The previous post was a visual introduction to bilinear transformations, a.

k.

a.

Möbius transformations or fractional linear transformations.

This post is a short follow-up focused more on calculation.

A bilinear transformation f has the form where ad – bc ≠ 0.

Inverse The inverse of f is given by The transformation f is defined everywhere except at z = –d/c, and its inverse is defined everywhere except at w = a/c.

So f takes the complex plane minus one point to the complex plane minus one point.

Or an elegant way of thinking about it is to think of f and g as functions on a sphere by adding a point at infinity.

Then we say Determining by three points Bilinear transformations have three degrees of freedom.

That is, you can pick three values in the domain and specify three places for them to go in the range.

The unique bilinear transform sending z1, z2, and z3 to w1, w2, and w3 is given by Plug in your constants and solve for w = f(z).

Example For example, let’s look at the smiley face example from the previous post.

We’ll pick three points on the face and three places for them to go.

Let’s say we want the center of the face to stay put, mapping 0 to 0.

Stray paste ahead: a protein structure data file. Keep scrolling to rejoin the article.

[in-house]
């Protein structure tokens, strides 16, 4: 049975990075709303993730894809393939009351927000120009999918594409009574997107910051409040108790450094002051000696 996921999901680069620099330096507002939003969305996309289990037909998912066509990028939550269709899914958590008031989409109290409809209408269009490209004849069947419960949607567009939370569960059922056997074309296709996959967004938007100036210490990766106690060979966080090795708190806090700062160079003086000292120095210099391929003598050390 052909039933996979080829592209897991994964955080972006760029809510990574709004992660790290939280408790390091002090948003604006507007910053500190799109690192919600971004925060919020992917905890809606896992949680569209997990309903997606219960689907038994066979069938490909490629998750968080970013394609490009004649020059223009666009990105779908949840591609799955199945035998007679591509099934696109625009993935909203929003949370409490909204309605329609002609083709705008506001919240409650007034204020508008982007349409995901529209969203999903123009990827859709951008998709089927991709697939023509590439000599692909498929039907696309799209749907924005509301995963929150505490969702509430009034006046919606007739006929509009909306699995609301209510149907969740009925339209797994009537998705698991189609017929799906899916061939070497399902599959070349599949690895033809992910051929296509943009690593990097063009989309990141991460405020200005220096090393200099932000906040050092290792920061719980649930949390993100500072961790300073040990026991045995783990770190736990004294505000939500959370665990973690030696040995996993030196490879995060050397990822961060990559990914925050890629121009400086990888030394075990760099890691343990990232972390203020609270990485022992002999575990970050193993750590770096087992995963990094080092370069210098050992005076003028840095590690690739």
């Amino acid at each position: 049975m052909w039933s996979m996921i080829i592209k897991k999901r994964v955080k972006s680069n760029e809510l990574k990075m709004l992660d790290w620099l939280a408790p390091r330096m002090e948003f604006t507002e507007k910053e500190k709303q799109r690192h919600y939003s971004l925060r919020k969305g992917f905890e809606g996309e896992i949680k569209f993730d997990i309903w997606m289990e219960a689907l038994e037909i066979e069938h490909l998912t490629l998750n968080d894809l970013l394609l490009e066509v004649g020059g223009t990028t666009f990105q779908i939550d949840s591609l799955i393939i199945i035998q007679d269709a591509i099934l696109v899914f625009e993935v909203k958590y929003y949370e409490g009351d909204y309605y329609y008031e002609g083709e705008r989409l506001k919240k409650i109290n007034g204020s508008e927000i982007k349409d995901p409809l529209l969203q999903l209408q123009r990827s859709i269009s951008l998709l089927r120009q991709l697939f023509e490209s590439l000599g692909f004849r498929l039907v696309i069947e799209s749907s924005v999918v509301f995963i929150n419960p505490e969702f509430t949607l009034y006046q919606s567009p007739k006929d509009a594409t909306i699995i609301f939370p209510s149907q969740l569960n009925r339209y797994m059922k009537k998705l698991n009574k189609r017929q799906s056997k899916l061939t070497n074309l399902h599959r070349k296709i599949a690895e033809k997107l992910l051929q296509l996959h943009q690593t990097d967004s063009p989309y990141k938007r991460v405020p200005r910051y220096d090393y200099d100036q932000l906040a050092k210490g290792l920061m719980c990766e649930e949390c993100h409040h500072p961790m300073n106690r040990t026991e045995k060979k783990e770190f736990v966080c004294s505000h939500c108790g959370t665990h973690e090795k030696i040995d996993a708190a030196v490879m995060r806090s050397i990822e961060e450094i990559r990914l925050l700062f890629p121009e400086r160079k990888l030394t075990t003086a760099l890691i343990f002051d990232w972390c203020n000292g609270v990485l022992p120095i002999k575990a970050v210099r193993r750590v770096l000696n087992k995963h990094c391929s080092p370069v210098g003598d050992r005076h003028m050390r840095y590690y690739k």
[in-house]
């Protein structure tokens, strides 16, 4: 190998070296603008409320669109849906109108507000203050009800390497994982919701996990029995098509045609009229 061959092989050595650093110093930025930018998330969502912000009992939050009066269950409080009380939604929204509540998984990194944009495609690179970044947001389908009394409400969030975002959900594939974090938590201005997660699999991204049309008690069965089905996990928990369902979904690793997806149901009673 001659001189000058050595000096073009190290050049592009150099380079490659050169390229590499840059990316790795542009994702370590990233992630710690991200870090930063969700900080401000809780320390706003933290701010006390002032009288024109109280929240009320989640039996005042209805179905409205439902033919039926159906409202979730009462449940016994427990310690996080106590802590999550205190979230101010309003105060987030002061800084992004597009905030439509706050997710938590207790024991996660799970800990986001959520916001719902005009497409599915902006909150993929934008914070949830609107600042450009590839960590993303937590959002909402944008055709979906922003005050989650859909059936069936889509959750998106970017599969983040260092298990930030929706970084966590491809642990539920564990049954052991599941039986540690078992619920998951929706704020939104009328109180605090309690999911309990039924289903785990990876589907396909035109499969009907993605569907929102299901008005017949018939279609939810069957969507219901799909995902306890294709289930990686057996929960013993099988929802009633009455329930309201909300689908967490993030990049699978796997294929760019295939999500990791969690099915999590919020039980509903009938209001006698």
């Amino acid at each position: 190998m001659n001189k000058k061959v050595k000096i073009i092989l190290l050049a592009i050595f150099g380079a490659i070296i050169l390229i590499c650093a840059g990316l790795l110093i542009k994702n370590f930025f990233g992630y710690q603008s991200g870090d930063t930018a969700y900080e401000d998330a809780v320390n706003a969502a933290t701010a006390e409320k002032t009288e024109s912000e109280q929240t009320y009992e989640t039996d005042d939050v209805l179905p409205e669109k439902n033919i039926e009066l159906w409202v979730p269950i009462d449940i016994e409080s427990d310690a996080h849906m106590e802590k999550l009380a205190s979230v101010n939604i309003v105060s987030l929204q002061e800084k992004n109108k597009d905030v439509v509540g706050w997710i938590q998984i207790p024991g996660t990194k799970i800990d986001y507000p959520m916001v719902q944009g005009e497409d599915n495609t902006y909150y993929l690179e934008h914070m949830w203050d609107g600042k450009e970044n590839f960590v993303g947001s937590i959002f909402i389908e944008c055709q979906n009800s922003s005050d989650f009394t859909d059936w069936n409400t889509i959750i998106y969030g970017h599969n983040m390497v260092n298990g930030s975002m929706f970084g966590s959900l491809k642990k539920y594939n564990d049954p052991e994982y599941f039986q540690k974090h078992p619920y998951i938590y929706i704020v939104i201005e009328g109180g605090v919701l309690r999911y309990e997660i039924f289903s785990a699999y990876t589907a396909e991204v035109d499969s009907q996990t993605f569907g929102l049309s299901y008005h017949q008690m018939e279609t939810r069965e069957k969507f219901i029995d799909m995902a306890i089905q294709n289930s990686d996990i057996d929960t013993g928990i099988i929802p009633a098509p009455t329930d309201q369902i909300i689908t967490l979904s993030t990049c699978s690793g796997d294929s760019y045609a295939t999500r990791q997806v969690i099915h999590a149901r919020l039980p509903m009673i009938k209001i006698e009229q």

Next let’s pick two places for the center of the eyes to go.

These are at ±0.

4+.

2ji.

Say we want the left eye to go down a little to -0.

4 and the right eye to go up and over a little to 0.

5 + 0.

3i.

I used Mathematica to solve for the parameters.

{z1, z2, z3} = {0, -2/5 + I/5, 2/5 + I/5} {w1, w2, w3} = {0, -2/5, 1/2 + 3 I/10} Solve[(w – w2) (w3 – w1)/((w – w1) (w3 – w2)) == (z – z2) (z3 – z1)/((z – z1) (z3 – z2)), w] This says the parameters are, in Python notation, a = -72 – 16j b = 0 c = 30 – 35j d = -75 Using the code from the previous post we can verify that this transformation does what we designed it to do.

print(mobius(0, a, b, c, d)) print(mobius(-0.

4 + 0.

2j, a, b, c, d)) print(mobius(0.

4 + 0.

2j, a, b, c, d)) and we can take a look at the result.

Related posts Circles to circles Schwarzian derivative Conformal mapping.